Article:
Determining whether a person is an employee or an independent contractor can be a vexing problem for an adjudicator. As one commentator has put it:
This operation has again recently been performed by the British Columbia Court of Appeal in Truong v. British Columbia (September 13, 1999), an appeal from a decision awarding damages for wrongful dismissal to Hue Truong, a court interpreter for the provincial Court Services Branch. The main issue in the appeal was whether the trial judge had erred in concluding that Truong was an employee and not a contractor.
The trial judge, in assessing the nature of Truong’s work for the Court Services Branch, had found that the most compelling evidence that she was an employee was “the nature and degree of control inherent in her relationship with Court Services”. Court Services dictated where and when Truong worked, as well as her conduct on and off the job. Further, the judge noted that Truong had been disciplined on several occasions.
The appellant argued that the judge had erred in overemphasizing, to the detriment of other factors, the control exerted over Truong and the procedures which she was required to follow. The majority of the Appeal Court disagreed, and pointed to several provisions of the “Court Interpreters’ Professional Code of Conduct” issued by the province. This document, among other things, mandated how court interpreters were to interpret, and prohibited interpreters from delegating assigned work to other interpreters.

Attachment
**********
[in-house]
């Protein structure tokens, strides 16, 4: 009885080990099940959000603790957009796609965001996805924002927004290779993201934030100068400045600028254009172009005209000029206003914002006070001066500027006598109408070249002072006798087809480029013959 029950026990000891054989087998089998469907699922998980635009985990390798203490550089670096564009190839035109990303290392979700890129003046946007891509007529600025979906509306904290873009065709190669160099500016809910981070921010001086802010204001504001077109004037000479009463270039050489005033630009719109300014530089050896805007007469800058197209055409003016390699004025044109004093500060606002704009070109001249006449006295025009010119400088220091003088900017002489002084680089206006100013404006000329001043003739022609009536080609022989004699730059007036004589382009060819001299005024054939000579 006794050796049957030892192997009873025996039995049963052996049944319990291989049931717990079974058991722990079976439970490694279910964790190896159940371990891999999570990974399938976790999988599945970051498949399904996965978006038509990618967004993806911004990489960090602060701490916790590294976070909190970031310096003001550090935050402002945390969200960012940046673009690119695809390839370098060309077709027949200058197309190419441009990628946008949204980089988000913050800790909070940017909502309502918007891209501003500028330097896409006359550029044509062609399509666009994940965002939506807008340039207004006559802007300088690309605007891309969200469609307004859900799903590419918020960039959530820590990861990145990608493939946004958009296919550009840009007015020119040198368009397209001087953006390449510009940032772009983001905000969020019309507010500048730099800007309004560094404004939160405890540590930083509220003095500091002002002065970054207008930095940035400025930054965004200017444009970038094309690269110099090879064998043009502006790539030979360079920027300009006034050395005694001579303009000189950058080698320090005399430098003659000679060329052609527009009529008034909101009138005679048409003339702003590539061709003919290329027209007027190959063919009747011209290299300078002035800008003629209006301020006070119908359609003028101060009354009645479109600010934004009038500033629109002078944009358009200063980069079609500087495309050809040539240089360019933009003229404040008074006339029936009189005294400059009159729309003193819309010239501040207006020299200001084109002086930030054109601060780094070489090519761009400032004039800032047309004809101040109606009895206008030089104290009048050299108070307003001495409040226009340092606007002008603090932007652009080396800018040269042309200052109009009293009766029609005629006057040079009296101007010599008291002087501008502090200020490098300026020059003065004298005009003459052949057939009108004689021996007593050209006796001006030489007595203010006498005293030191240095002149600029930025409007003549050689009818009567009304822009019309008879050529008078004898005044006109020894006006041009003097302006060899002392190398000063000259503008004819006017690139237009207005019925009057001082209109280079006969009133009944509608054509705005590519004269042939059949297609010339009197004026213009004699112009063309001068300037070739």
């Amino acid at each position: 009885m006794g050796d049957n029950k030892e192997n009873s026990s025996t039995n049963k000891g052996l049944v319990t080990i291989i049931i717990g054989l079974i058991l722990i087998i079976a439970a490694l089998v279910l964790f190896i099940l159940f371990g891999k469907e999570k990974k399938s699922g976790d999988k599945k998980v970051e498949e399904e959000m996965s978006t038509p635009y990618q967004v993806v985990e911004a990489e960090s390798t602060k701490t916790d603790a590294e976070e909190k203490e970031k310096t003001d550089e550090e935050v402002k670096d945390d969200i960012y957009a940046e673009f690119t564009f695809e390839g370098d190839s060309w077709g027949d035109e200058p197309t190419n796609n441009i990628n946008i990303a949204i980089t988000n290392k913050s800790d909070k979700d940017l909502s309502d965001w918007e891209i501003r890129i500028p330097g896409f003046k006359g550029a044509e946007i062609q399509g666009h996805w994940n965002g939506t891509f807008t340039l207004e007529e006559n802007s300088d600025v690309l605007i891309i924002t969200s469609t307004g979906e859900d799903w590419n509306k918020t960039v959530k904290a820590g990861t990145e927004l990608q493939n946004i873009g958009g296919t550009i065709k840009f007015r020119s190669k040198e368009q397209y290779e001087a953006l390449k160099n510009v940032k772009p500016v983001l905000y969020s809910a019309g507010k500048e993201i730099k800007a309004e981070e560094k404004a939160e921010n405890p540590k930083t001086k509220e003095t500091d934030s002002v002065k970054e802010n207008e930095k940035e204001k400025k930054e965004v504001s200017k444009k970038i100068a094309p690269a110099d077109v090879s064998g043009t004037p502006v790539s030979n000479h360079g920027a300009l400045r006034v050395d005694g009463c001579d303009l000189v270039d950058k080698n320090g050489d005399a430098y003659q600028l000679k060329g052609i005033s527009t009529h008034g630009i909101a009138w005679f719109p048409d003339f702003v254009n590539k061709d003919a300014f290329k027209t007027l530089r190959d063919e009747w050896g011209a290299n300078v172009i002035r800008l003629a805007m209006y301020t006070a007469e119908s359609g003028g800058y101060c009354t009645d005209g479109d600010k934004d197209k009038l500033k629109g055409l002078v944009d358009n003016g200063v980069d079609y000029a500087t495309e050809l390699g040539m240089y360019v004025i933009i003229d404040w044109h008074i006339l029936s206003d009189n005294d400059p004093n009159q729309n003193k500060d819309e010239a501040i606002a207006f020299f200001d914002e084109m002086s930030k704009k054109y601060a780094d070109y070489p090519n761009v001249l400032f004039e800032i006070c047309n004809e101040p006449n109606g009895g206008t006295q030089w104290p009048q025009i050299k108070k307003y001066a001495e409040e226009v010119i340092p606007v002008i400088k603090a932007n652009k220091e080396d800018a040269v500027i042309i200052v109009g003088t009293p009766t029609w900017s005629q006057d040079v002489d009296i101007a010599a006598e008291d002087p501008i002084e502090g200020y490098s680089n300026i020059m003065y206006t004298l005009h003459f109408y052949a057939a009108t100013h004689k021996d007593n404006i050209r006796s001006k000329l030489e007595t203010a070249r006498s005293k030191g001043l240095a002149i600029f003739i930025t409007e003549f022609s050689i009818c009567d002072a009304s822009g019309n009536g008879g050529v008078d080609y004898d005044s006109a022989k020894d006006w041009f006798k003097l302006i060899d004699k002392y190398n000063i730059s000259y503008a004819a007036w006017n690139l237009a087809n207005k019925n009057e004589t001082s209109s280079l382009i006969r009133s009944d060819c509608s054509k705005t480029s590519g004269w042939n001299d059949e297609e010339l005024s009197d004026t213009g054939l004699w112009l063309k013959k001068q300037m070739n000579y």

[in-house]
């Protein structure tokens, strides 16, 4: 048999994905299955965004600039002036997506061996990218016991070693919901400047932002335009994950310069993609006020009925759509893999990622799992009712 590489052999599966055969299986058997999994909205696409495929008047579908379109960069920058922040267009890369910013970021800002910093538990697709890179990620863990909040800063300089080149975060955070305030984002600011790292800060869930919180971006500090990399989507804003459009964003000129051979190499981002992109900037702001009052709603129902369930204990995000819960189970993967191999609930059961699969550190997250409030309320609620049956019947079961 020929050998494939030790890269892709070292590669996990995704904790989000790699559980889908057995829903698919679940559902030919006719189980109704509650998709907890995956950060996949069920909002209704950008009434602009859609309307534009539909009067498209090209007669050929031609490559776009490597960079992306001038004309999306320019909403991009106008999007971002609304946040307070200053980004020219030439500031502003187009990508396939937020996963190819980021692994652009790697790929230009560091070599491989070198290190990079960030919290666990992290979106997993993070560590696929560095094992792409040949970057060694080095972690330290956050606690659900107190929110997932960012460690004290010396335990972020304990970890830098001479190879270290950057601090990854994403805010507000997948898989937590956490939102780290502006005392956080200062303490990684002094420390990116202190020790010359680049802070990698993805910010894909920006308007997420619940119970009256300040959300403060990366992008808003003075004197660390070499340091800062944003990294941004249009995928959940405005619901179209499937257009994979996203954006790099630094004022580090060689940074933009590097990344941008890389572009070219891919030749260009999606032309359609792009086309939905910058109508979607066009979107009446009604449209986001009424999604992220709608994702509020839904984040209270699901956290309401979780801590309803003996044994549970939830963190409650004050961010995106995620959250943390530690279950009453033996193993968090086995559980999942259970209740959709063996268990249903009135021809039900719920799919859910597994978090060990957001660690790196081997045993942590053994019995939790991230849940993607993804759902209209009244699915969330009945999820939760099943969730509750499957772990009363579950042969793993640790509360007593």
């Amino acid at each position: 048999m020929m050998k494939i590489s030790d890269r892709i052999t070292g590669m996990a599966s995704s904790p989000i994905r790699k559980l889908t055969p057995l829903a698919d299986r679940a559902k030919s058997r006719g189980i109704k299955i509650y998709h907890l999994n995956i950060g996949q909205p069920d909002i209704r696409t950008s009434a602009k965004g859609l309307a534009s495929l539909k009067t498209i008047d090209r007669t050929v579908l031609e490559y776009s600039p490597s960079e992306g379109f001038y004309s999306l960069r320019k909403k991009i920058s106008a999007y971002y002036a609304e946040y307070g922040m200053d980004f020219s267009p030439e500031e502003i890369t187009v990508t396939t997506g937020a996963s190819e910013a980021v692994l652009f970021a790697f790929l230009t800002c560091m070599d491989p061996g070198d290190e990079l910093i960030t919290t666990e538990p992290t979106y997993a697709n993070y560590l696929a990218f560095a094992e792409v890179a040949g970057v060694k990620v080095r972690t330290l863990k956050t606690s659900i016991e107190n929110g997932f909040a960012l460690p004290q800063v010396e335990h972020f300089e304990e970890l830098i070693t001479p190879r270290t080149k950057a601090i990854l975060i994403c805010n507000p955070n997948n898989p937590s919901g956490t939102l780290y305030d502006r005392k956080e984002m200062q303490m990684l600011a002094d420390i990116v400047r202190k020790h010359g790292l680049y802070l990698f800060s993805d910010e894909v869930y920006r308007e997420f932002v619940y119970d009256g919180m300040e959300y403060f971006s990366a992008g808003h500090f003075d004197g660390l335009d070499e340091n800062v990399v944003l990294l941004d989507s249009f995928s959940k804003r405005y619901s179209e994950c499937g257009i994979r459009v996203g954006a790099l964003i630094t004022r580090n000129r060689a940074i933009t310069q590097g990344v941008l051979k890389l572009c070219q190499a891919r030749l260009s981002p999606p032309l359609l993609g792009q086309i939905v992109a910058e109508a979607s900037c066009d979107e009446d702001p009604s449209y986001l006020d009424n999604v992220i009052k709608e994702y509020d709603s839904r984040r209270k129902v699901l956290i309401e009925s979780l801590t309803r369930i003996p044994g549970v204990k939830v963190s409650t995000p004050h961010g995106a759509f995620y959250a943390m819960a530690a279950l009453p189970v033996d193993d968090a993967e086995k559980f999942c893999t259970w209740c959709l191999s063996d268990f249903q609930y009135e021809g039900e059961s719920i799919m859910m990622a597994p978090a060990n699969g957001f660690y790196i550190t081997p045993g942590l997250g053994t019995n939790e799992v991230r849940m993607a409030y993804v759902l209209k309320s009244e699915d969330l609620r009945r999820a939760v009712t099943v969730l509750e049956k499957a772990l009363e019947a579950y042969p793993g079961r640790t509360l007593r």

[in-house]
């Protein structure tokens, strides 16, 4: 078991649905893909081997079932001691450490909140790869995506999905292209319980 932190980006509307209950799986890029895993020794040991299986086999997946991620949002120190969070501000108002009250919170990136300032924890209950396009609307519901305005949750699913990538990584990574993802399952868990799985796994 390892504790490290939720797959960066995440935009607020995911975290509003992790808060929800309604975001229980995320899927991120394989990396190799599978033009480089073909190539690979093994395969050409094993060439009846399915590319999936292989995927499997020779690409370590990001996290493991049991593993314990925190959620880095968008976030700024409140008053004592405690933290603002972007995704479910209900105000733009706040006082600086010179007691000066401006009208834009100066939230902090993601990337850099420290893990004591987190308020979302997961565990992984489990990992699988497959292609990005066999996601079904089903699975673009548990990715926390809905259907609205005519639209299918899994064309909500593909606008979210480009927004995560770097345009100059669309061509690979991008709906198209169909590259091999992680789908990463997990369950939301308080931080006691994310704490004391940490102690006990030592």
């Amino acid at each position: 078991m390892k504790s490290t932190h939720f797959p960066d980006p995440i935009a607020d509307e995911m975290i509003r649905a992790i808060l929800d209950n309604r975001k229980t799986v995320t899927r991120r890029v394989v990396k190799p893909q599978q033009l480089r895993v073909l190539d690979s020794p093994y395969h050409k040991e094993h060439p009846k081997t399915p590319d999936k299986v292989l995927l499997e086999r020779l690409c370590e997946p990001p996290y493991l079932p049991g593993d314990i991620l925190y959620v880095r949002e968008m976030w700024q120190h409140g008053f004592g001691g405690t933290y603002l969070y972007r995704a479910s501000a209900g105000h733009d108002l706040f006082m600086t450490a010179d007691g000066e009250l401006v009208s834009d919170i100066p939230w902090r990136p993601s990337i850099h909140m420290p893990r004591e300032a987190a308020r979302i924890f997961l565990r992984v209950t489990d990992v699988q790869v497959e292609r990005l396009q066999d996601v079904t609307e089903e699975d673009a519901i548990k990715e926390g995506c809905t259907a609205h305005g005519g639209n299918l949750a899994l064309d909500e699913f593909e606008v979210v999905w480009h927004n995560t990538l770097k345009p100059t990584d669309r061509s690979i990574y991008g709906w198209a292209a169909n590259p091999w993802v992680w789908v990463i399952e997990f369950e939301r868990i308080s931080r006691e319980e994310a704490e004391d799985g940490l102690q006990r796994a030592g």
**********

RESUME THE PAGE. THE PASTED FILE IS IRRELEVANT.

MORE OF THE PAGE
It was true, the Court stated, that some of the evidence supported the view that Truong was a contractor. However, the final determination is based on a consideration of all the relevant factors, and in this case, those factors favoured the conclusion that Truong was an employee. (See also “Independent contractors and agency personnel – Are they employees?” on our Publications page.)
For further information, please contact Colleen Dunlop at (613) 563-7660, Extension 222.